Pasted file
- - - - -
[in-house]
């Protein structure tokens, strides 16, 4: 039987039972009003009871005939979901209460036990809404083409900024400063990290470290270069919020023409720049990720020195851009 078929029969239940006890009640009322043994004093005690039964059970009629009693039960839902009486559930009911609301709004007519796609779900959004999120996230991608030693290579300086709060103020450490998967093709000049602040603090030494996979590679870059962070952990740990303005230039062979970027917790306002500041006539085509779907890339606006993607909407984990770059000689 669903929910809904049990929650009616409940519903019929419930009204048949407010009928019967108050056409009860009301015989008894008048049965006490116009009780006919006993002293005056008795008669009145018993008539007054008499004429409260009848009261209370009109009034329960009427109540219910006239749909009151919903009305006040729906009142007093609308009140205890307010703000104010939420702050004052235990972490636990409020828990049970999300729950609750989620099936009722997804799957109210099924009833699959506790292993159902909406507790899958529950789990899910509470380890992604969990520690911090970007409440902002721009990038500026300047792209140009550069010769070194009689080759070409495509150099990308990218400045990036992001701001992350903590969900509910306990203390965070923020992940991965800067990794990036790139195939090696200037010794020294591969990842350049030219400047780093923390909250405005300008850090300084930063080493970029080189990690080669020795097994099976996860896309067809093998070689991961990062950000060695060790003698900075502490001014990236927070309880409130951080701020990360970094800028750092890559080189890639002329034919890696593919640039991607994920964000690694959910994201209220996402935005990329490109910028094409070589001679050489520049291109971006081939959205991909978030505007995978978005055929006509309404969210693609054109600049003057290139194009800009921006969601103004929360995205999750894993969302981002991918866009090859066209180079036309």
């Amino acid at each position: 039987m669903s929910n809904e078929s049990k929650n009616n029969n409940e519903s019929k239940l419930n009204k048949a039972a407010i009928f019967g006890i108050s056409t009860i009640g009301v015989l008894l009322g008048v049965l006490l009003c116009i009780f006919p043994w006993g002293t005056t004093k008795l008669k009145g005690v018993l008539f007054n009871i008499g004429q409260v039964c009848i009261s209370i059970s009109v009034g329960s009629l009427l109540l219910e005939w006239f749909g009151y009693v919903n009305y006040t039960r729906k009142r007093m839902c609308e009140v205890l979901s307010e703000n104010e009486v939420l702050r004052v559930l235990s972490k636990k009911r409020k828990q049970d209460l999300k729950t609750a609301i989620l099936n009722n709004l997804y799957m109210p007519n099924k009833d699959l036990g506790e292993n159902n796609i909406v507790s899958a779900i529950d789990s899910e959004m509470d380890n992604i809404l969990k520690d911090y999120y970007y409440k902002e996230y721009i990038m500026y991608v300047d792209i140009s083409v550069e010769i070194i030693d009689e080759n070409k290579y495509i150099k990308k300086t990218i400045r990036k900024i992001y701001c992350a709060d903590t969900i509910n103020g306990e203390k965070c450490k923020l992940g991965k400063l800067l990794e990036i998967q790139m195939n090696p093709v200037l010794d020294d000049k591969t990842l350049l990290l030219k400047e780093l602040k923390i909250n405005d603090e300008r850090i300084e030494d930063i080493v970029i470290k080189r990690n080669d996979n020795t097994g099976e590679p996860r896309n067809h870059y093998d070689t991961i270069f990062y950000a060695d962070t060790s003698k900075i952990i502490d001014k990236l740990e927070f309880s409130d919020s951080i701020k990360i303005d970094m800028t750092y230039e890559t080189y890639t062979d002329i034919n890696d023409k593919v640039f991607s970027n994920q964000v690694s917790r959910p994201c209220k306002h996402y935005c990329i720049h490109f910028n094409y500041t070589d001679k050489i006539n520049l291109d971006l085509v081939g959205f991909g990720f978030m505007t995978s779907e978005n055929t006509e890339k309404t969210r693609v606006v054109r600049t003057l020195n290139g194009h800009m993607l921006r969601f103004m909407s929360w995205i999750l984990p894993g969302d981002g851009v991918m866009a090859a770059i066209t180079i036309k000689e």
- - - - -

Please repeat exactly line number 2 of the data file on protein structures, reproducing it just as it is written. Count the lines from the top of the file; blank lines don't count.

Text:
């Protein structure tokens, strides 16, 4: 039987039972009003009871005939979901209460036990809404083409900024400063990290470290270069919020023409720049990720020195851009 078929029969239940006890009640009322043994004093005690039964059970009629009693039960839902009486559930009911609301709004007519796609779900959004999120996230991608030693290579300086709060103020450490998967093709000049602040603090030494996979590679870059962070952990740990303005230039062979970027917790306002500041006539085509779907890339606006993607909407984990770059000689 669903929910809904049990929650009616409940519903019929419930009204048949407010009928019967108050056409009860009301015989008894008048049965006490116009009780006919006993002293005056008795008669009145018993008539007054008499004429409260009848009261209370009109009034329960009427109540219910006239749909009151919903009305006040729906009142007093609308009140205890307010703000104010939420702050004052235990972490636990409020828990049970999300729950609750989620099936009722997804799957109210099924009833699959506790292993159902909406507790899958529950789990899910509470380890992604969990520690911090970007409440902002721009990038500026300047792209140009550069010769070194009689080759070409495509150099990308990218400045990036992001701001992350903590969900509910306990203390965070923020992940991965800067990794990036790139195939090696200037010794020294591969990842350049030219400047780093923390909250405005300008850090300084930063080493970029080189990690080669020795097994099976996860896309067809093998070689991961990062950000060695060790003698900075502490001014990236927070309880409130951080701020990360970094800028750092890559080189890639002329034919890696593919640039991607994920964000690694959910994201209220996402935005990329490109910028094409070589001679050489520049291109971006081939959205991909978030505007995978978005055929006509309404969210693609054109600049003057290139194009800009921006969601103004929360995205999750894993969302981002991918866009090859066209180079036309």